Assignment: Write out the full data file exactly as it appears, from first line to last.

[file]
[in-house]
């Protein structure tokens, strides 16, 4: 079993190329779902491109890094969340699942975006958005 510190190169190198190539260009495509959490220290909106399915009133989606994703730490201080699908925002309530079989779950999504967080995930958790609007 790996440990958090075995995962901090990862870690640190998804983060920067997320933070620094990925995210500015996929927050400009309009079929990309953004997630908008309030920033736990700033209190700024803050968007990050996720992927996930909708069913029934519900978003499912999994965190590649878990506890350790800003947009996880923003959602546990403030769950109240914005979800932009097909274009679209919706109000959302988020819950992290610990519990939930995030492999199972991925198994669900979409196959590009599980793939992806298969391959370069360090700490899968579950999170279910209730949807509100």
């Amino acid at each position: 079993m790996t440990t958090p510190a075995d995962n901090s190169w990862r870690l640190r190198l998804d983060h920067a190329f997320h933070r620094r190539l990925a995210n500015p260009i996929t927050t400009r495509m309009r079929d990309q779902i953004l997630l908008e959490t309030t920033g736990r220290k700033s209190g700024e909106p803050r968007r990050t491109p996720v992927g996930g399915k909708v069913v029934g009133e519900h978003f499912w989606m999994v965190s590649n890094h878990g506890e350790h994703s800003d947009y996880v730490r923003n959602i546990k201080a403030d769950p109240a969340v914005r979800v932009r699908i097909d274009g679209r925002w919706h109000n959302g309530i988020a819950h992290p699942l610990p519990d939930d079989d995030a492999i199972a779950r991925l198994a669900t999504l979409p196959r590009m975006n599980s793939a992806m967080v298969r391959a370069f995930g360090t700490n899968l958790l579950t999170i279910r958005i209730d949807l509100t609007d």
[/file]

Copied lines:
[in-house]
């Protein structure tokens, strides 16, 4: 079993190329779902491109890094969340699942975006958005 510190190169190198190539260009495509959490220290909106399915009133989606994703730490201080699908925002309530079989779950999504967080995930958790609007 790996440990958090075995995962901090990862870690640190998804983060920067997320933070620094990925995210500015996929927050400009309009079929990309953004997630908008309030920033736990700033209190700024803050968007990050996720992927996930909708069913029934519900978003499912999994965190590649878990506890350790800003947009996880923003959602546990403030769950109240914005979800932009097909274009679209919706109000959302988020819950992290610990519990939930995030492999199972991925198994669900979409196959590009599980793939992806298969391959370069360090700490899968579950999170279910209730949807509100």
């Amino acid at each position: 079993m790996t440990t958090p510190a075995d995962n901090s190169w990862r870690l640190r190198l998804d983060h920067a190329f997320h933070r620094r190539l990925a995210n500015p260009i996929t927050t400009r495509m309009r079929d990309q779902i953004l997630l908008e959490t309030t920033g736990r220290k700033s209190g700024e909106p803050r968007r990050t491109p996720v992927g996930g399915k909708v069913v029934g009133e519900h978003f499912w989606m999994v965190s590649n890094h878990g506890e350790h994703s800003d947009y996880v730490r923003n959602i546990k201080a403030d769950p109240a969340v914005r979800v932009r699908i097909d274009g679209r925002w919706h109000n959302g309530i988020a819950h992290p699942l610990p519990d939930d079989d995030a492999i199972a779950r991925l198994a669900t999504l979409p196959r590009m975006n599980s793939a992806m967080v298969r391959a370069f995930g360090t700490n899968l958790l579950t999170i279910r958005i209730d949807l509100t609007d």